Business

Father, daughter renovate store as tribute to family matriarch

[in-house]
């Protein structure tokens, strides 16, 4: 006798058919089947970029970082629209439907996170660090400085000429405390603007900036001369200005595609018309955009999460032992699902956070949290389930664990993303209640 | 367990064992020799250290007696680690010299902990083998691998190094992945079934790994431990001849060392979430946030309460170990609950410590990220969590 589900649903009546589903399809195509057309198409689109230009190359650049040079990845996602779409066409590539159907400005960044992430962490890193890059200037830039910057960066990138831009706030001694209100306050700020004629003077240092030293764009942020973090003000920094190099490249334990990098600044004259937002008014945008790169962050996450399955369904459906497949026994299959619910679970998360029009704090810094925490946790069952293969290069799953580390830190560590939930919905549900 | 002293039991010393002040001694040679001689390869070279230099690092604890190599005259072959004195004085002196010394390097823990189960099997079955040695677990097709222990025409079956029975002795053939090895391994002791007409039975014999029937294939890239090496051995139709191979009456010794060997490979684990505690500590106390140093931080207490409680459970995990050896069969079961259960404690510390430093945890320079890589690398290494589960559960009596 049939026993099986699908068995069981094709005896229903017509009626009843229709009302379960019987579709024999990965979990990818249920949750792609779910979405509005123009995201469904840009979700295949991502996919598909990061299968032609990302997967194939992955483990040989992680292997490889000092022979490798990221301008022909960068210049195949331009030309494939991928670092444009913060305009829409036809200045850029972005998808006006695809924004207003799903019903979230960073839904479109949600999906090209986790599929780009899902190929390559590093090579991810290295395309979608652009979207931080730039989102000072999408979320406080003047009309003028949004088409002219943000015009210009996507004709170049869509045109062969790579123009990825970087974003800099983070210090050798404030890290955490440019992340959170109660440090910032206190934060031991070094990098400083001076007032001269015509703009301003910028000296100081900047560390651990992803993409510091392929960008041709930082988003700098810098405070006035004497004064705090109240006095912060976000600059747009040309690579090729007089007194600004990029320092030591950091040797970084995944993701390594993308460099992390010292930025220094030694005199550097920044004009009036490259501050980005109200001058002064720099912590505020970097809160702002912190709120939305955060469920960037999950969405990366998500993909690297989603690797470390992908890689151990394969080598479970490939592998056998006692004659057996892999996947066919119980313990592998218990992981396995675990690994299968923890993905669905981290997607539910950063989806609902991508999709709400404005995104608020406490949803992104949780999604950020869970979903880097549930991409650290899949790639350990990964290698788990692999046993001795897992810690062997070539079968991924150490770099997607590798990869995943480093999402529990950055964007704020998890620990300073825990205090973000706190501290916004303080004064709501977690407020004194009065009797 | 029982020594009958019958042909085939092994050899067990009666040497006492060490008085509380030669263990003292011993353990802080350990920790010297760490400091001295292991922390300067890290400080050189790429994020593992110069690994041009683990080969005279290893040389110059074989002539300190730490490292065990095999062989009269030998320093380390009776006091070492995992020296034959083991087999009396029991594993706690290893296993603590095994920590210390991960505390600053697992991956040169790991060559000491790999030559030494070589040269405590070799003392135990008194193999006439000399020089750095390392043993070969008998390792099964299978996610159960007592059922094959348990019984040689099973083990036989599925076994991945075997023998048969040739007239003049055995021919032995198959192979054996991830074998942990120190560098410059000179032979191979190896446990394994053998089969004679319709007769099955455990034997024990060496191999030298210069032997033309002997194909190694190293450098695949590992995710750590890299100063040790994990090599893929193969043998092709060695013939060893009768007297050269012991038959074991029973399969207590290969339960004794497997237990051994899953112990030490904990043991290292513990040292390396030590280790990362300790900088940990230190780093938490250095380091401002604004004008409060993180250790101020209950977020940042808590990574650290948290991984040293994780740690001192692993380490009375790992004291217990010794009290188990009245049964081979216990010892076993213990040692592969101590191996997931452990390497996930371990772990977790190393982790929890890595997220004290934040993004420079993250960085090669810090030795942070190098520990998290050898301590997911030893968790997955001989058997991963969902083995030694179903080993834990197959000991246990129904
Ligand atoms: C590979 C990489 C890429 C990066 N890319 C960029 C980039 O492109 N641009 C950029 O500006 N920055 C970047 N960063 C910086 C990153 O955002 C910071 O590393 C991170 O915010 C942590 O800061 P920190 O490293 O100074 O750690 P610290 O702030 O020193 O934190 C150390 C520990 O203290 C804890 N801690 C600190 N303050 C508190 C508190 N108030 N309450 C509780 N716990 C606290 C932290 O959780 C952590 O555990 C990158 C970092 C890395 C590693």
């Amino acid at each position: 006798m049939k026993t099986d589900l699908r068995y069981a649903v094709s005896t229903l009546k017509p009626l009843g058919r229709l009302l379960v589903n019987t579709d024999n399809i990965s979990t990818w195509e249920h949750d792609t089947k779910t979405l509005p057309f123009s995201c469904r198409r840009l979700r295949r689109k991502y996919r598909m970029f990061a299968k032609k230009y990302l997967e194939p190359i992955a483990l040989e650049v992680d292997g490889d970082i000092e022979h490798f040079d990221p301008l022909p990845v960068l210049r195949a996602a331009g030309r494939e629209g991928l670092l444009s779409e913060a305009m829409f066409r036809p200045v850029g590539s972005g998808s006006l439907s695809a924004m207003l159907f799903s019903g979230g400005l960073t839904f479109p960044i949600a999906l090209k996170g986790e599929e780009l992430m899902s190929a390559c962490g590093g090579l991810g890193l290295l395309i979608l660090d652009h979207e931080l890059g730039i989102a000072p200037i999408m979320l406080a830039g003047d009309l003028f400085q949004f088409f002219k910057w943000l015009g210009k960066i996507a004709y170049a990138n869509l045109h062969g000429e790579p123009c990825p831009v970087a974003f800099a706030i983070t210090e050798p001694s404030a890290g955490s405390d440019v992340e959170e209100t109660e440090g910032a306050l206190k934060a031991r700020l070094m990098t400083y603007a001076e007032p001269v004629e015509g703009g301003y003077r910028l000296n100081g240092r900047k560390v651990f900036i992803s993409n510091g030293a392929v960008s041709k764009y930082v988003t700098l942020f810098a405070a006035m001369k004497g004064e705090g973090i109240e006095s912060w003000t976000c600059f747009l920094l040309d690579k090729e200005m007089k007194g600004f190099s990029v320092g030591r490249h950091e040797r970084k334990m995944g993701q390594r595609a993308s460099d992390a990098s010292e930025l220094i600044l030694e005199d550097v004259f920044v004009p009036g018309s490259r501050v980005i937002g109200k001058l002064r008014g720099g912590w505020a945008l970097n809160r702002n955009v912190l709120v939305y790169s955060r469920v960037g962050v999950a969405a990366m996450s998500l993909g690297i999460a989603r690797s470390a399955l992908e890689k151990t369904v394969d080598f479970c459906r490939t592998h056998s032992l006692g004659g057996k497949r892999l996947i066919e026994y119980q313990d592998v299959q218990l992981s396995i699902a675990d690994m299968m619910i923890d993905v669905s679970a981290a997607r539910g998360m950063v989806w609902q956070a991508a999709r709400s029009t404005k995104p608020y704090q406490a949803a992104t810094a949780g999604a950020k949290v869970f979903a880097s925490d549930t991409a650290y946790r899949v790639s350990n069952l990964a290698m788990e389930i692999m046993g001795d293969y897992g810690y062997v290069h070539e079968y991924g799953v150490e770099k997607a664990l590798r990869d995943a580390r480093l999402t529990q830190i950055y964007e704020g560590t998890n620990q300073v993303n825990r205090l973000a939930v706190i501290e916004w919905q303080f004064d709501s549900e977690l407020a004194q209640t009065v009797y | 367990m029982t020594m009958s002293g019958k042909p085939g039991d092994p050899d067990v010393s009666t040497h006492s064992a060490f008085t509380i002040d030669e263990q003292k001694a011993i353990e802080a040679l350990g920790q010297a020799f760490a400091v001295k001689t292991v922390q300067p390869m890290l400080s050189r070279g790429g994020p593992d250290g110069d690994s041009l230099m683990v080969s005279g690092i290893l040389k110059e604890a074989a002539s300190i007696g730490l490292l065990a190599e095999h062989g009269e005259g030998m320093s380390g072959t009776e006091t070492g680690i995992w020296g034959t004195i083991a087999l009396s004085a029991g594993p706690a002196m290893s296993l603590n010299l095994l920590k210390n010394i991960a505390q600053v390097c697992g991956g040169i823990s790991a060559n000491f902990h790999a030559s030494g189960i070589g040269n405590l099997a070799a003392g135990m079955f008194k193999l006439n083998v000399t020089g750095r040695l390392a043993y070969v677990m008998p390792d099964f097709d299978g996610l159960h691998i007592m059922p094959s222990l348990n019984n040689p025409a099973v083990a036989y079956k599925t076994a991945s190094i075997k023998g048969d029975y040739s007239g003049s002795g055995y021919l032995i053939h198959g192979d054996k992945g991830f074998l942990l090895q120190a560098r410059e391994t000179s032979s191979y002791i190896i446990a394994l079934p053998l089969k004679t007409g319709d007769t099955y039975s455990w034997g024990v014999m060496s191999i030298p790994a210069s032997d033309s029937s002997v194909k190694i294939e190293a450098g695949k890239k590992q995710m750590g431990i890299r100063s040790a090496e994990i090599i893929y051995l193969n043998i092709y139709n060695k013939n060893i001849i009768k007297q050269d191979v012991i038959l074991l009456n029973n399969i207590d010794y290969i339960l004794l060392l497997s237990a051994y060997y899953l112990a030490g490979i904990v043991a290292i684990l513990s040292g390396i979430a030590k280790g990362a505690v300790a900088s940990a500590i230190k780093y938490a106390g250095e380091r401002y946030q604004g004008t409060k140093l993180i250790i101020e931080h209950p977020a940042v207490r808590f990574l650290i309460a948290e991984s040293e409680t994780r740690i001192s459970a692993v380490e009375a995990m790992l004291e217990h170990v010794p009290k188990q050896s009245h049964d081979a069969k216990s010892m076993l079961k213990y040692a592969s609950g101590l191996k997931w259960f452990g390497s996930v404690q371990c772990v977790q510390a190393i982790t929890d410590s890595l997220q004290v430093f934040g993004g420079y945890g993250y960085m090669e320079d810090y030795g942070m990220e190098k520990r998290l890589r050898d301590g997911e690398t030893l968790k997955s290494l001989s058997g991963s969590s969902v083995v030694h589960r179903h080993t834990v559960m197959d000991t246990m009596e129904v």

HAWKINSVILLE – For years and years it sat dark and neglected, collecting dust and cobwebs rather than customers.Now, after more than a year of work, Kimberly’s is again a jewel of Hawkinsville’s historic downtown.Which is only fitting. For most of its life, the Commerce Street building was home to one of the town’s leading jewelry stores. Now reincarnated, Kimberly’s is a fine antiques and gift shop featuring English furniture, silver, linens and baby gifts.Built in 1912, the red-brick building was first a grocery store. But then the Kimberly family moved their jewelry store from smaller quarters three doors down.“They had custom wooden cabinets with leaded glass doors, and marble-based glass display counters. People said it was like walking into a jewelry box to come in here in its heyday,” said Harris Hardin, who along with daughter Jill Niblett had the building and cabinets restored. She is now proprietor of the new antique store.Hardin and his wife, Barbara, both graduates of the pharmacy school at Auburn University, moved to Hawkinsville in 1964 after buying Batts Drug Store, across the street from Kimberly’s Jewelry Store.They raised their three children and became active in their community. Barbara later became the chief pharmacist at Taylor Memorial Hospital, where one of her good friends was nurse Francis Kimberly, wife of jewelry store owner Carl Kimberly.The years marched on, and the Kimberlys, who had been leaders in the effort to preserve and restore Hawkinsville’s old opera house and begin a renewal of downtown, passed away.Then, two years ago, cancer claimed Barbara.“She was the Jackie Kennedy of Hawkinsville, so fashionable and charming, a real southern belle,” said Karen Bailey, director of Hawkinsville’s Better Hometown program and Downtown Development Authority. “And she was the heart of her family.”Hardin had sold his drug store some years ago to concentrate on his companies that managed nursing homes and rehabilitation facilities. Niblett, a nurse, had started a clinic in Houston County.But after Barbara’s death, they decided to step away from the health-care business. They were looking for a way to stay busy but not forget the woman they had loved.Then a door opened. Literally.One day heading to his office next door, Hardin noticed the front door to Kimberly’s was open.“After Carl retired and he and Francis died, the place sat empty just slowly decaying. Scott Murphy, a local fellow, bought the building from their estate about three years ago, thinking he might open a restaurant. But other than sweeping it out and cleaning up a little, he hadn’t gotten around to doing anything with it.”Hardin peeked inside, and asked if he could bring Niblett to see it.“I didn’t know if she remembered what it looked like inside,” Hardin said.Her first thought was that she seemed to be peering through dirty, smoked glass.“It was so dark and dusty,” she said. “The marble and brass work on the cabinets was black, and the wood was painted an awful mauve pink. The floor was a checkerboard of black and white tiles. There was a suspended acoustic ceiling that was in horrible shape. It was just awful.”But it was also, she quickly realized, just wonderful.Rescuing the store, and the remaining fine furnishings, would be the perfect project.“We were looking to throw our energy into something positive for this community, for a way to work through our grief and equal out the stress it brings,” she said.Within a week they had agreed to buy the building. The renovation began in September 2007, and this past October they opened the new Kimberly’s.The old tile flooring, which had been applied with hot tar, was pulled up to reveal three tongue-and-groove pine floors on top of each other. The acoustic ceiling was torn down to expose the old wooden ceiling. Inch thick plaster walls were repaired or torn out to reveal brick walls. The many coats of ugly paint were stripped from the Brazilian cherry and pine cabinets, and they were refinished, with the brass work and glass cleaned.“The amazing thing about the cabinets was that none of the glass had been broken over the years, and none was broken in the renovation,” Hardin said. “All the sliding doors still worked, though they work better now that they’ve all been cleaned.”The floors were refinished, and the ceiling repaired and repainted. A square opening in the center of the ceiling that had been boarded over – Hardin figures it once was a skylight – was expanded into a scalloped opening featuring one of the black-iron chandeliers they imported from Turkey.In the back of the building, a large window discovered leaning against a wall was converted into a pocket door. A mirror that may have been part of one of the cabinets was restored and hung on the wall.Bead board paneling and a rolling ladder from another downtown building were secured, refurbished and installed.Then they began bringing in antiques and new merchandise.Along the way, their vision for the store evolved.“We were thinking at first to have antiques and gifts in the front and a tea room/coffee shop in the rear. But then we realized we’d have to sell 3,000 cups of coffee to make as much as we could with one antique chair,” Hardin said.So the space was filled with antiques and new imports from England and Italy, and the dusty old store became a showplace.“We’ve had a downtown rehab program going for about 10 years now, and we’ve had a number of businesses do very nice renovations,” Bailey said. “But none to compare to this. What Jill and Harris have done with Kimberly’s is remarkable for a small town like Hawkinsville.”Hardin said he and his wife had never really considered having an antique store, “but she would be all over this if she were here.”Niblett is sure she is.“She liked nice things and had some antiques, but she wasn’t a huge collector,” Niblett said. “But she introduced me to fine silver and linens and antiques, so as we were doing all this, I would try to think of what she would have liked and done. A lot of times when we’d hit a roadblock, I’d just come and sit and stare at the problem area and wonder what she would do until I’d get a vision, and then that’s what I’d do.“Her influence is all through this store.”